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Mine detection vehicle

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posted on Dec, 28 2007 @ 09:26 AM
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I am currently reading a book entitled 'Pamwe Chete' about the Selous Scouts and their exploits during the insurgency in Southern Rhodesia.

Apparently, whilst conducting Operation Virile during November & December 1977, the Selous Scouts used a vehicle they called a 'Pookie'.


This was an intriguing, Rhodesian-designed, mine clearing vehicle fitted with sensors that enabled it to locate, by electronic means, landmines buried in the road. Its equipment was built into a converted Volkswagen Beetle.


Do any of our friends from Zimbabwe or South Africa or anybody else for that matter, have any knowledge of this 'Pookie' or similar type of vehicle?

A question does spring to mind............................. If the Selous Scouts had this technology way back in 1977, why on earth can't something similar be developed for use in Iraq or Afghanistan?




posted on Dec, 28 2007 @ 11:06 AM
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did a search on Google for "pookie mine clearing vehicle" and here's what came up:




Originally used in Zimbabwe in the 1970s, the Pookie earned its stripes in the battle against anti-tank mines, which at one point were being laid on the roads at a rate of 200 a day. While more than 600 people were killed and countless more injured by landmines on the roads and runways in Zimbabwe, prior to its independence, the toll would have been much higher but for the invention of the Pookie, a small detection vehicle, designed to travel ahead of military and civilian convoys and light enough not to detonate anti-tank mines.


Link

Pookie rides again

guess this one's the pookie you mean, huh?

sorry just couldn't resist

so why develop something similar when the pookie already exists? why not just buy some pookies? seems like they say that R&D costs a lot of money anyway, so methinks it makes better sense to just go ahead and buy an already existing product.

[edit on 12.28.07 by toreishi]



posted on Dec, 28 2007 @ 03:49 PM
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IED's and Mines are two different animals.....an IED is a command detonated device ie:cell phone, where mines are pretty static and rely on pressure. IED's can be made from any material, but the human triggering is the key here, the "Pookie" would be usless and/or destroyed upon encountering an IDE and could not rely on its light wieght.



posted on Dec, 28 2007 @ 04:15 PM
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Cheers Toreishi. I do not like using Google because of the spy/keystroke thingy. Great post though and many thanks.


Originally posted by TooRisky IED's and Mines are two different animals.....an IED is a command detonated device ie:cell phone, where mines are pretty static and rely on pressure. IED's can be made from any material, but the human triggering is the key here, the "Pookie" would be usless and/or destroyed upon encountering an IDE and could not rely on its light wieght.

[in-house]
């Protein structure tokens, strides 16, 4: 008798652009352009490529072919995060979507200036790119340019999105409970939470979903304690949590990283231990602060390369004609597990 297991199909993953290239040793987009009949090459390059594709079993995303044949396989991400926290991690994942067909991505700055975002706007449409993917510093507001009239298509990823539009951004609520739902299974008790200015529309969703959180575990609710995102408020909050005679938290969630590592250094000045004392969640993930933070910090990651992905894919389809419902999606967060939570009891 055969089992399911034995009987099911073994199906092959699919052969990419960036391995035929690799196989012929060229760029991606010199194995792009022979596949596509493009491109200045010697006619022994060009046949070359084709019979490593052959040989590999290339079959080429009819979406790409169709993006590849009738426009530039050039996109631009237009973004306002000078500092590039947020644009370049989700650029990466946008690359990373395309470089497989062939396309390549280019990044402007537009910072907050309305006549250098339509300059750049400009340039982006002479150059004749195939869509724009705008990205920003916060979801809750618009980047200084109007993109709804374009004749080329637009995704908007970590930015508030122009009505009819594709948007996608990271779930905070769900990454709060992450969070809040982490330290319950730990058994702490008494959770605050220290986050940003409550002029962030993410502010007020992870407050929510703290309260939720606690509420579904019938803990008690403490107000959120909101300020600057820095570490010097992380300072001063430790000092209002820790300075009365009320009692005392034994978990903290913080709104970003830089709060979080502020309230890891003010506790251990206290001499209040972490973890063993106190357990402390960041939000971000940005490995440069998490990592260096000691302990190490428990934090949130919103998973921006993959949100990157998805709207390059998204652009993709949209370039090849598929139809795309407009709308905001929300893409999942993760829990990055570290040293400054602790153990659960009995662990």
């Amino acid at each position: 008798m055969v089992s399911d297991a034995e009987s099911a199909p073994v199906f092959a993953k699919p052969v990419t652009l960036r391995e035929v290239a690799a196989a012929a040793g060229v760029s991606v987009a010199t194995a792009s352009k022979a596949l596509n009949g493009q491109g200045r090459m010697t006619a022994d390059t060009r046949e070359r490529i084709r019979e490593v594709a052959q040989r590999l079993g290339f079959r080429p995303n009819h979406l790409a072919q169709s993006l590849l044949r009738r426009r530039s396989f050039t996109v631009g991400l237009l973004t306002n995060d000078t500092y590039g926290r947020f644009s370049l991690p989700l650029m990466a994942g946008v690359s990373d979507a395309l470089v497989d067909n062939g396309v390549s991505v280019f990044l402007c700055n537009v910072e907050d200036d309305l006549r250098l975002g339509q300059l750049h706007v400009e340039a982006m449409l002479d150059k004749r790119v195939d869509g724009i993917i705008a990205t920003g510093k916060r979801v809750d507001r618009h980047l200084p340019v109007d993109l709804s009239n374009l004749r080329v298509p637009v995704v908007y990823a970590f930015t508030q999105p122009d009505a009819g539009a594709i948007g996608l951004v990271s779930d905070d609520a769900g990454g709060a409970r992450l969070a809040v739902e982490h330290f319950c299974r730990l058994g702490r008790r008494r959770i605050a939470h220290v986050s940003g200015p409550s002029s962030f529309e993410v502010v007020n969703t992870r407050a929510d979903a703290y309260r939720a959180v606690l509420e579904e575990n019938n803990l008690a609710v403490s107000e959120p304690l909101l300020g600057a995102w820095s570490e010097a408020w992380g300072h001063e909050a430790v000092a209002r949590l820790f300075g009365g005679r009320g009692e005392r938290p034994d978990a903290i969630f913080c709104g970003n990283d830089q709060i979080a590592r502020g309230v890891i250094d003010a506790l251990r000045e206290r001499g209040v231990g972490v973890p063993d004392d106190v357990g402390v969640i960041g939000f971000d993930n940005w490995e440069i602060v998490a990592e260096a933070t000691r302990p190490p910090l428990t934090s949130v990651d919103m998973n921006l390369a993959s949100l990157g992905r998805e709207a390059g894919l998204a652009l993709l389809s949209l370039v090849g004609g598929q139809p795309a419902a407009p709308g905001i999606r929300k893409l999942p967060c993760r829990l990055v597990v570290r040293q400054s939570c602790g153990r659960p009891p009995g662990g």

Actually, an IED is any form of Improvised Explosive Device and as such, can be triggered by command, trip, light, pull, tilt or lift.

Mines can also be command detonated, so your argument is somewhat moot. What I was suggesting is, a vehicle such as 'Pookie' - given todays technology, would or should be able to detect even IEDs.

[edit on 28-12-2007 by fritz]



posted on Dec, 28 2007 @ 06:39 PM
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actually this proposal is feasible considering that the whole concept has been proven a couple of decades ago in various conflicts. here are a couple of technologies which can be considered as upgrades to the generic "mine detection and clearance vehicle"

Magnetic Anomaly Detector


During the Vietnam War the original AC-130A Spectre gunships employed the "Pave Mace"/"Black Crow" magnetic anomaly detection system to detect truck ignition coils in vehicles hidden under heavy jungle canopies. The electric field of the truck coil, rather than its magnetic disturbance, was detected, giving another clue to the nature of the MAD sensor.


i gather that some IEDs do use electrical triggers so can they be detected?

SiroPulse


CSIRO's innovative radar system can probe distances from less than one centimetre to several metres and will pick up both metallic and non-metallic objects.


let's just hope there aren't any stealth IEDs yet

Ground penetrating sonar


A ground-penetrating sonar echo locating device uses acoustic energy to locate underground structures...


yo mic test!! all the IEDs in the underground!!! say hooo!



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